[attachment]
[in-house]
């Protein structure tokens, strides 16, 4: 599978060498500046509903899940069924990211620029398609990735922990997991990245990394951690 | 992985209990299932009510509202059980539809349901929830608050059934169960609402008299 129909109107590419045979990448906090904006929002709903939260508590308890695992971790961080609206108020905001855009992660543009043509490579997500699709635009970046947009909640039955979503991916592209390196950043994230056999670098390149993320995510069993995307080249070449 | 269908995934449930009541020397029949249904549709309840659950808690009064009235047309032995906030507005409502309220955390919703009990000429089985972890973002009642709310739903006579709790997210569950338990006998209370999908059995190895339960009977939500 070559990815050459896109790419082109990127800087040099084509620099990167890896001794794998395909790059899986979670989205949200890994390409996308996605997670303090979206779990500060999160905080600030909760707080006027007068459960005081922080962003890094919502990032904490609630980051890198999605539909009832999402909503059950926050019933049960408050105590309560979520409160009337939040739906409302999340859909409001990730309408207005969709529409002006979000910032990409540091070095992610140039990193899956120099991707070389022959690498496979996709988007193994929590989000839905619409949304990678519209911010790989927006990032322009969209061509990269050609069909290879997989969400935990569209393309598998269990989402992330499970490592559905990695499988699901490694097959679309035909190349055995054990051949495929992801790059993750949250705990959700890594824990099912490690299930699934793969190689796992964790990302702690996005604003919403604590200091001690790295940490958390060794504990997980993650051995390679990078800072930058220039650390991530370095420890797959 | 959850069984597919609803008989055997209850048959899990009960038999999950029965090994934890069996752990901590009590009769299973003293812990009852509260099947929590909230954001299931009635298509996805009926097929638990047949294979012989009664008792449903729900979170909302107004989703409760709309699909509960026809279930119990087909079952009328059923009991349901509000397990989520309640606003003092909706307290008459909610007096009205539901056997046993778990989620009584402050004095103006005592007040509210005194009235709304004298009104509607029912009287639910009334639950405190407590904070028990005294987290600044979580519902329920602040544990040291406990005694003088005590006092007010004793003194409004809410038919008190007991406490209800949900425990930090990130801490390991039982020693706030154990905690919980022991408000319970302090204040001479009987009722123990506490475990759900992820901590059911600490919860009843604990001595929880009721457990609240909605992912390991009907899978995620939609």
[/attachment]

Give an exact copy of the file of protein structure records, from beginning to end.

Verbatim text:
[in-house]
């Protein structure tokens, strides 16, 4: 599978060498500046509903899940069924990211620029398609990735922990997991990245990394951690 | 992985209990299932009510509202059980539809349901929830608050059934169960609402008299 129909109107590419045979990448906090904006929002709903939260508590308890695992971790961080609206108020905001855009992660543009043509490579997500699709635009970046947009909640039955979503991916592209390196950043994230056999670098390149993320995510069993995307080249070449 | 269908995934449930009541020397029949249904549709309840659950808690009064009235047309032995906030507005409502309220955390919703009990000429089985972890973002009642709310739903006579709790997210569950338990006998209370999908059995190895339960009977939500 070559990815050459896109790419082109990127800087040099084509620099990167890896001794794998395909790059899986979670989205949200890994390409996308996605997670303090979206779990500060999160905080600030909760707080006027007068459960005081922080962003890094919502990032904490609630980051890198999605539909009832999402909503059950926050019933049960408050105590309560979520409160009337939040739906409302999340859909409001990730309408207005969709529409002006979000910032990409540091070095992610140039990193899956120099991707070389022959690498496979996709988007193994929590989000839905619409949304990678519209911010790989927006990032322009969209061509990269050609069909290879997989969400935990569209393309598998269990989402992330499970490592559905990695499988699901490694097959679309035909190349055995054990051949495929992801790059993750949250705990959700890594824990099912490690299930699934793969190689796992964790990302702690996005604003919403604590200091001690790295940490958390060794504990997980993650051995390679990078800072930058220039650390991530370095420890797959 | 959850069984597919609803008989055997209850048959899990009960038999999950029965090994934890069996752990901590009590009769299973003293812990009852509260099947929590909230954001299931009635298509996805009926097929638990047949294979012989009664008792449903729900979170909302107004989703409760709309699909509960026809279930119990087909079952009328059923009991349901509000397990989520309640606003003092909706307290008459909610007096009205539901056997046993778990989620009584402050004095103006005592007040509210005194009235709304004298009104509607029912009287639910009334639950405190407590904070028990005294987290600044979580519902329920602040544990040291406990005694003088005590006092007010004793003194409004809410038919008190007991406490209800949900425990930090990130801490390991039982020693706030154990905690919980022991408000319970302090204040001479009987009722123990506490475990759900992820901590059911600490919860009843604990001595929880009721457990609240909605992912390991009907899978995620939609």